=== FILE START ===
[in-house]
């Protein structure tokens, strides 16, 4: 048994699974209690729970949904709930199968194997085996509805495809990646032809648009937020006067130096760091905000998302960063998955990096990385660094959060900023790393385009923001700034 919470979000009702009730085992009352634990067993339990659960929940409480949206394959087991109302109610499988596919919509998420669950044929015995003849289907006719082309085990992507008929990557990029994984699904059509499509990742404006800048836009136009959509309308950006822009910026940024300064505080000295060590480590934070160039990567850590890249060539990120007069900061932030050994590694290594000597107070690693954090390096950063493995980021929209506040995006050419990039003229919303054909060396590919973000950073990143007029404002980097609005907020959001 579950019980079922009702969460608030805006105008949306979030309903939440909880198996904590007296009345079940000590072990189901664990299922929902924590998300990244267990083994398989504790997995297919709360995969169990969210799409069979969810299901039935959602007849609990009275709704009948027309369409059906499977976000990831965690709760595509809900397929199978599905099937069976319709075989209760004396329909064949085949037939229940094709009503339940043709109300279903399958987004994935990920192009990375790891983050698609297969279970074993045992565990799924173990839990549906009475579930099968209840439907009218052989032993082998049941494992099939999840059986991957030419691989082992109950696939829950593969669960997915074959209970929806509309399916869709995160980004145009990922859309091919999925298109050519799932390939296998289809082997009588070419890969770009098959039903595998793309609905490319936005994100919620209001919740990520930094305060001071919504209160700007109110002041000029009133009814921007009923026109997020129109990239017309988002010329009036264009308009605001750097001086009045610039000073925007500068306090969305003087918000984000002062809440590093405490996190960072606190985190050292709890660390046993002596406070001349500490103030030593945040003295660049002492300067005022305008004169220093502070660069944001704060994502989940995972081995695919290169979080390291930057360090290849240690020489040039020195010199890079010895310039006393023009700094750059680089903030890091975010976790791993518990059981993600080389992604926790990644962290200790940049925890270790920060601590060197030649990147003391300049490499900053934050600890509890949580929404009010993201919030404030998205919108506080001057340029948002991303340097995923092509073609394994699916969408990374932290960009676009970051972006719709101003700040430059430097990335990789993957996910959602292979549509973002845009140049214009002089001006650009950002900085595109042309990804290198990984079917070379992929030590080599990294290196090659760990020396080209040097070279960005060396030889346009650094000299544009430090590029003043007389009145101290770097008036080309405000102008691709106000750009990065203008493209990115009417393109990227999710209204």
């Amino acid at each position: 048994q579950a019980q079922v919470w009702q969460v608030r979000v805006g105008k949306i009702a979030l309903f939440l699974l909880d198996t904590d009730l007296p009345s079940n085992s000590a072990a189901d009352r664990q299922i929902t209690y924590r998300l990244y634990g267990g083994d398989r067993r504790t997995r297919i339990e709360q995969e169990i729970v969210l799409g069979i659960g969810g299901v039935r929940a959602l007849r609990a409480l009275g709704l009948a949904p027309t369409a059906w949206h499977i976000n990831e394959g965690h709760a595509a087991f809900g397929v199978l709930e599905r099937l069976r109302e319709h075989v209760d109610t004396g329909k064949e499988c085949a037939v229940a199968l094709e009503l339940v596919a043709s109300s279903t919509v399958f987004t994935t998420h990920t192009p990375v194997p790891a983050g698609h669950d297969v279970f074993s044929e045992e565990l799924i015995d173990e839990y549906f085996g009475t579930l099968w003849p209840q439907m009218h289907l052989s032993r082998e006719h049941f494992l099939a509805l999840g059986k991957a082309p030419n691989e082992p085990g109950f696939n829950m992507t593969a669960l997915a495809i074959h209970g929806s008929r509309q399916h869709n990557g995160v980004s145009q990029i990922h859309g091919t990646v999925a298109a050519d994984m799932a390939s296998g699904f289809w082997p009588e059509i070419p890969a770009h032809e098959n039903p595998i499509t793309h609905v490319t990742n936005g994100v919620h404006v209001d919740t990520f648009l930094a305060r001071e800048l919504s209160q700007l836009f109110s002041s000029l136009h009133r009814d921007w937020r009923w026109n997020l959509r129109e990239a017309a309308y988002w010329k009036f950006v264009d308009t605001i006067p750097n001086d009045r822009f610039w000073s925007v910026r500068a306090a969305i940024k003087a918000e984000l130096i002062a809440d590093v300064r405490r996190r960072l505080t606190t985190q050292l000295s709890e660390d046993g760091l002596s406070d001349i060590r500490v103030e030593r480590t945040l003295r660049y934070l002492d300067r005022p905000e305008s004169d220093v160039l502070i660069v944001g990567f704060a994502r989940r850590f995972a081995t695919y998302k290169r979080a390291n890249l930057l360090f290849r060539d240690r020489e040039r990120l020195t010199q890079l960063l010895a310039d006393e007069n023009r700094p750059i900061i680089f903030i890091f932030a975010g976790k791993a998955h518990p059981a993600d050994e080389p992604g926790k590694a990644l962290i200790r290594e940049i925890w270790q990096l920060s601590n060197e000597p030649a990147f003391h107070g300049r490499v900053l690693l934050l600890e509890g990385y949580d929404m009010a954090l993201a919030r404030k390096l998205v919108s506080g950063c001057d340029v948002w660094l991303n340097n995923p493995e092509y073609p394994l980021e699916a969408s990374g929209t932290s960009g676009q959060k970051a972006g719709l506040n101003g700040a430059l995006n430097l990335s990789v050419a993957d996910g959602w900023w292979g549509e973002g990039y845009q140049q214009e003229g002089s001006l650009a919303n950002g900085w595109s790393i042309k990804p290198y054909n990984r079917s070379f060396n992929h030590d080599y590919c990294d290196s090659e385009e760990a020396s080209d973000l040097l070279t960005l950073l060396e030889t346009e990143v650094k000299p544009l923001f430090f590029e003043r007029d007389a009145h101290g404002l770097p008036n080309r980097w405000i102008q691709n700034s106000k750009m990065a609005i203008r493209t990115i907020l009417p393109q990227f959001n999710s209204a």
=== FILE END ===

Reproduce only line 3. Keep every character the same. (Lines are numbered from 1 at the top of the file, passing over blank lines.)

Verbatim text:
């Amino acid at each position: 048994q579950a019980q079922v919470w009702q969460v608030r979000v805006g105008k949306i009702a979030l309903f939440l699974l909880d198996t904590d009730l007296p009345s079940n085992s000590a072990a189901d009352r664990q299922i929902t209690y924590r998300l990244y634990g267990g083994d398989r067993r504790t997995r297919i339990e709360q995969e169990i729970v969210l799409g069979i659960g969810g299901v039935r929940a959602l007849r609990a409480l009275g709704l009948a949904p027309t369409a059906w949206h499977i976000n990831e394959g965690h709760a595509a087991f809900g397929v199978l709930e599905r099937l069976r109302e319709h075989v209760d109610t004396g329909k064949e499988c085949a037939v229940a199968l094709e009503l339940v596919a043709s109300s279903t919509v399958f987004t994935t998420h990920t192009p990375v194997p790891a983050g698609h669950d297969v279970f074993s044929e045992e565990l799924i015995d173990e839990y549906f085996g009475t579930l099968w003849p209840q439907m009218h289907l052989s032993r082998e006719h049941f494992l099939a509805l999840g059986k991957a082309p030419n691989e082992p085990g109950f696939n829950m992507t593969a669960l997915a495809i074959h209970g929806s008929r509309q399916h869709n990557g995160v980004s145009q990029i990922h859309g091919t990646v999925a298109a050519d994984m799932a390939s296998g699904f289809w082997p009588e059509i070419p890969a770009h032809e098959n039903p595998i499509t793309h609905v490319t990742n936005g994100v919620h404006v209001d919740t990520f648009l930094a305060r001071e800048l919504s209160q700007l836009f109110s002041s000029l136009h009133r009814d921007w937020r009923w026109n997020l959509r129109e990239a017309a309308y988002w010329k009036f950006v264009d308009t605001i006067p750097n001086d009045r822009f610039w000073s925007v910026r500068a306090a969305i940024k003087a918000e984000l130096i002062a809440d590093v300064r405490r996190r960072l505080t606190t985190q050292l000295s709890e660390d046993g760091l002596s406070d001349i060590r500490v103030e030593r480590t945040l003295r660049y934070l002492d300067r005022p905000e305008s004169d220093v160039l502070i660069v944001g990567f704060a994502r989940r850590f995972a081995t695919y998302k290169r979080a390291n890249l930057l360090f290849r060539d240690r020489e040039r990120l020195t010199q890079l960063l010895a310039d006393e007069n023009r700094p750059i900061i680089f903030i890091f932030a975010g976790k791993a998955h518990p059981a993600d050994e080389p992604g926790k590694a990644l962290i200790r290594e940049i925890w270790q990096l920060s601590n060197e000597p030649a990147f003391h107070g300049r490499v900053l690693l934050l600890e509890g990385y949580d929404m009010a954090l993201a919030r404030k390096l998205v919108s506080g950063c001057d340029v948002w660094l991303n340097n995923p493995e092509y073609p394994l980021e699916a969408s990374g929209t932290s960009g676009q959060k970051a972006g719709l506040n101003g700040a430059l995006n430097l990335s990789v050419a993957d996910g959602w900023w292979g549509e973002g990039y845009q140049q214009e003229g002089s001006l650009a919303n950002g900085w595109s790393i042309k990804p290198y054909n990984r079917s070379f060396n992929h030590d080599y590919c990294d290196s090659e385009e760990a020396s080209d973000l040097l070279t960005l950073l060396e030889t346009e990143v650094k000299p544009l923001f430090f590029e003043r007029d007389a009145h101290g404002l770097p008036n080309r980097w405000i102008q691709n700034s106000k750009m990065a609005i203008r493209t990115i907020l009417p393109q990227f959001n999710s209204a």